OPEC deal to be prolonged if there is clear benefit in doing so
Baku, Azerbaijan, April 17
By Kamila Aliyeva – Trend:
The OPEC agreement will be prolonged if there is clear benefit in doing so, Stephen O’Sullivan, a senior visiting research fellow at Oxford Institute for Energy Studies and CEO at TS Lombard Research Partners, said in an interview with Azernews.
“I think it's impossible to say at the moment [whether the OPEC deal to be prolonged]. We are eight months away from the end of the year and much will depend on what's happening in the oil market as we approach the end of 2018. That's what will determine countries' willingness to cut output and forgo revenue: if they see a clear benefit in doing so,” he noted.
"Right now we're in a period of global instability which is supportive for oil markets because of concerns over potential supply disruptions - and that's against the background where oil inventories have been falling because of the agreement, according to the expert.
Speaking of the deal’s effectiveness, he stressed that it’s notable that OPEC has met or exceeded its planned reductions in most months while non-OPEC has failed to achieve the planned reductions in most months.
“So non-OPEC is more talk than action, whereas OPEC is actually taking the strain of the cuts - to everyone's benefit,” O’Sullivan said.
He went on to say that we are unlikely to see a change in the quota at the forthcoming meeting.
“I don't think we will see a change in the quota at the June OPEC meeting. What we might see is some progress towards a longer-term agreement (an extension perhaps of the current agreement) between OPEC and non-OPEC rather than a change to the existing agreement when it has only six months to run,” the expert added.
O’Sullivan further spoke about the factors which might affect the oil prices in the year to come.
“It's very hard to predict oil prices going forward a few years because there are so many factors which influence them. These include the output reductions themselves, actual or feared supply disruptions for any reason, unexpected changes in demand etc,” he said.
However, it's safe to say that prices will be higher because of the effectiveness of the agreement in cutting total output and therefore reducing oil inventories to lower levels than would otherwise have been the case, according to the expert.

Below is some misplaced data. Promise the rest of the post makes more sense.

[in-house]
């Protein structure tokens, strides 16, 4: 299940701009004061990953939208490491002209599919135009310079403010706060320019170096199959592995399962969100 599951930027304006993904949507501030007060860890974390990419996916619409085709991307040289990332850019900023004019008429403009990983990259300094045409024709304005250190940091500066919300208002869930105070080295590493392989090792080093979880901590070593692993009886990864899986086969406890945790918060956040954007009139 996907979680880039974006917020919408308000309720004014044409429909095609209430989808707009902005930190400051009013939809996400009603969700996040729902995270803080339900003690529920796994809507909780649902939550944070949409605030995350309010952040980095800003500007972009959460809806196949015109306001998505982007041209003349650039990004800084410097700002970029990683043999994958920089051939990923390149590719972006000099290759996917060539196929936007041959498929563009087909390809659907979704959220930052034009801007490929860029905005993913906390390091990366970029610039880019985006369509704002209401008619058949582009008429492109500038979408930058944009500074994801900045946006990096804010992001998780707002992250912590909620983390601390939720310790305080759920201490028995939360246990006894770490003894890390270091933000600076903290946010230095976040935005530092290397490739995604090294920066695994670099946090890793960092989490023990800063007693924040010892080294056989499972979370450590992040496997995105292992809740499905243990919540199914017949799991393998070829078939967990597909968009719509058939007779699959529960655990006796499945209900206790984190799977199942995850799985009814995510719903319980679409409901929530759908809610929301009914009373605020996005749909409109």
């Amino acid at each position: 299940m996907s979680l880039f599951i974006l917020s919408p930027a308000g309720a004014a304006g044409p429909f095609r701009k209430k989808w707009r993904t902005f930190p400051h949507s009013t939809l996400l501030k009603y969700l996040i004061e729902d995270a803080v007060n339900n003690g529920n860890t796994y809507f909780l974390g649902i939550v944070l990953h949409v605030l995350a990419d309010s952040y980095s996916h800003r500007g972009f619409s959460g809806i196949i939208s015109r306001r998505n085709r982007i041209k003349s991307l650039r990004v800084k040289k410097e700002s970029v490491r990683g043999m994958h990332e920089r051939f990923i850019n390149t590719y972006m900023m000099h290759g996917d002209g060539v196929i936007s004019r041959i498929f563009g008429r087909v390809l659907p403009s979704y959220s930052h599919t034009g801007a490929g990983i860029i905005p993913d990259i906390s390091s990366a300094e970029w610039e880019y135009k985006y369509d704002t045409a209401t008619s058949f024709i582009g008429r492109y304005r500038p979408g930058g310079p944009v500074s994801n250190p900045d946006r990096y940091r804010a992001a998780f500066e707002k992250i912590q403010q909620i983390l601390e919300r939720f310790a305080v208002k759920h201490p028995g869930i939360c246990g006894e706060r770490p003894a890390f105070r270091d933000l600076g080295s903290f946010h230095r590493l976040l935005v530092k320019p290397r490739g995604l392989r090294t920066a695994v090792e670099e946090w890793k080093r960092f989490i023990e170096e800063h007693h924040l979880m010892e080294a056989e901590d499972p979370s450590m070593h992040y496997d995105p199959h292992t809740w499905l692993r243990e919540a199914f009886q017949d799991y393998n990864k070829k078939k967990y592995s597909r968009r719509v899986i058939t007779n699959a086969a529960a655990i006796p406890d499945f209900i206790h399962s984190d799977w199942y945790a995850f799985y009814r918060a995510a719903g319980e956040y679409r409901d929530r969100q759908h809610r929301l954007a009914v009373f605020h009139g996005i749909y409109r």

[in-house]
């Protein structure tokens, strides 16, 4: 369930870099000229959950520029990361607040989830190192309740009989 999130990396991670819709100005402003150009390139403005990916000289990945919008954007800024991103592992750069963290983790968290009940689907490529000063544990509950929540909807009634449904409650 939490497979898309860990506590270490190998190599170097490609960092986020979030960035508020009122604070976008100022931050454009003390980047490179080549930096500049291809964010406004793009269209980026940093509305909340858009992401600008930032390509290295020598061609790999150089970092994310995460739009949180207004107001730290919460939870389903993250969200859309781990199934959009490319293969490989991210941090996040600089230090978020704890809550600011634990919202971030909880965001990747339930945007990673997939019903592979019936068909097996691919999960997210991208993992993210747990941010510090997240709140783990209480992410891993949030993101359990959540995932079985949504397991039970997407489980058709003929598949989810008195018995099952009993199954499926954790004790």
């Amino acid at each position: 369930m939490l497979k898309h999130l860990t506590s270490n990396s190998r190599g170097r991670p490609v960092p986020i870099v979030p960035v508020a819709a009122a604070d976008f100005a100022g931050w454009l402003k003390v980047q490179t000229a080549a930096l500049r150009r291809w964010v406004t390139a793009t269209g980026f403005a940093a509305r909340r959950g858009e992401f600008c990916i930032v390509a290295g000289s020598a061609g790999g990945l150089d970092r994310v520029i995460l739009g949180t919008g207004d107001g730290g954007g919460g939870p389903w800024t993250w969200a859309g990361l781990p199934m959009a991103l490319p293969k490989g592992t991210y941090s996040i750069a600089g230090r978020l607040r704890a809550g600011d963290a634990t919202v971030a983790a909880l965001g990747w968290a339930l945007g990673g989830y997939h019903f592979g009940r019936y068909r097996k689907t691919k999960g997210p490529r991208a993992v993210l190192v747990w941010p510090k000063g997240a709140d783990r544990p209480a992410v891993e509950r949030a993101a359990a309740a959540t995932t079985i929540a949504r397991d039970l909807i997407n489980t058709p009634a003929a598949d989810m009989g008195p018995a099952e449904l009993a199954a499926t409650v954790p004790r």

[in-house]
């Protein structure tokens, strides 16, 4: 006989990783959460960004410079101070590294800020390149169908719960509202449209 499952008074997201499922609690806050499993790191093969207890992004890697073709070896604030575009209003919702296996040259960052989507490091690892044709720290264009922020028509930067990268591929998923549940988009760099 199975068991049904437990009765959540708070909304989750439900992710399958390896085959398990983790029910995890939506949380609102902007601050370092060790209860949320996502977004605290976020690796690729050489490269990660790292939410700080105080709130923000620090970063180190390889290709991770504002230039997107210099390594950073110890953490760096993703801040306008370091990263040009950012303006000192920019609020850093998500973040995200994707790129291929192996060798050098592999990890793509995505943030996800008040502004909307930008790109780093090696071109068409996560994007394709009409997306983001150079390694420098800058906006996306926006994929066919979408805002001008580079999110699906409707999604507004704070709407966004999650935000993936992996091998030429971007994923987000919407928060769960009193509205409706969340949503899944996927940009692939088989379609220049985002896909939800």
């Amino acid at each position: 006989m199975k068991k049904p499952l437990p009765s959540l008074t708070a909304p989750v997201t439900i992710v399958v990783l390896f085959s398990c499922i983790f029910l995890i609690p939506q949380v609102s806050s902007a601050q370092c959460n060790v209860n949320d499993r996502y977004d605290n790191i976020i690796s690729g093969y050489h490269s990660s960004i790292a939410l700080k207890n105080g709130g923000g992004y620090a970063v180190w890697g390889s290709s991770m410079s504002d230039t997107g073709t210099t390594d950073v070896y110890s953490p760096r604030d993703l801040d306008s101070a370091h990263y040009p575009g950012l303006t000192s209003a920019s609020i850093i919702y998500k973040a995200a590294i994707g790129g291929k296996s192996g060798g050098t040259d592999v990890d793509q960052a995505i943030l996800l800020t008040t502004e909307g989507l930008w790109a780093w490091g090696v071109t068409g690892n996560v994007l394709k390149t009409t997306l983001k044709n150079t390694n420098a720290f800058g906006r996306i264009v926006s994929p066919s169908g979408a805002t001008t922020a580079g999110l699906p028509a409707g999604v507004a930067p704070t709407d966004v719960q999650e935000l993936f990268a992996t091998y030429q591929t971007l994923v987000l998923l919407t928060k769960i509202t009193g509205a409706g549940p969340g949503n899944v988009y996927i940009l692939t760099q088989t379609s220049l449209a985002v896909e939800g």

People in the oil market have different views on the idea of “better oil prices” as importers generally want lower prices and would prefer for the agreement to not be that effective so that prices go down, while producers (whether OPEC or non-OPEC) are probably happy with the deal’s results.
Higher oil prices are a tax on oil importers and oil consumers, according to O’Sullivan.
“Generally that transfers wealth from importing nations to exporting nations and the effect of that transfer depends on what the exporting countries do with the extra funds. Higher oil prices also cause countries to accelerate their transition away from oil and towards renewable energy which is likely to be cheaper in the long-run, generated locally (so no supply security issues) and be better for the environment,” he noted.
This transition is happening anyway but the higher the level of oil prices, the more incentive there is for consuming countries to switch away from oil towards other fuels, according to the expert.
On Monday, Kuwait’s Oil Minister Bakheet al-Rashidi said that OPEC and allies will discuss at their June meeting whether to extend the oil production cuts further. Last week, OPEC Secretary General Mohammad Barkindo said that the oil market balance may be achieved in the second to third quarter this year.
OPEC and non-OPEC producers reached an agreement in December 2016 to curtail oil output jointly and ease a global glut after more than two years of low prices. OPEC agreed to slash the output by 1.2 million barrels per day from January 1.
Non-OPEC oil producers such as Azerbaijan, Bahrain, Brunei, Equatorial Guinea, Kazakhstan, Malaysia, Mexico, Oman, Russia, Sudan, and South Sudan agreed to reduce output by 558,000 barrels per day starting from January 1, 2017.
OPEC and its partners decided to extend its production cuts till the end of 2018 in Vienna on November 30, as the oil cartel and its allies step up their attempt to end a three-year supply glut that has savaged crude prices and the global energy industry.
Meanwhile, the prices for “black gold” went up on April 17 due to the fact that investors expect possible disruptions in crude supply due to certain geopolitical risks.
On London ICE (InterContinental Exchange Futures) cost of the Brent crude oil increased $0.10 to trade at $71.52, while the price of Light crude at the NYMEX (New York Mercantile Exchange) went up $0.9 to stand at $66.31 on world markets. At the same time, the price of a barrel of Azeri Light crude oil decreased $0.77 to stand at $73.26.
According to the traders, oil markets have been supported recently due to the risk of supply interruptions, including a potential conflict in the Middle East, renewed U.S. sanctions against Iran and crisis in Venezuela.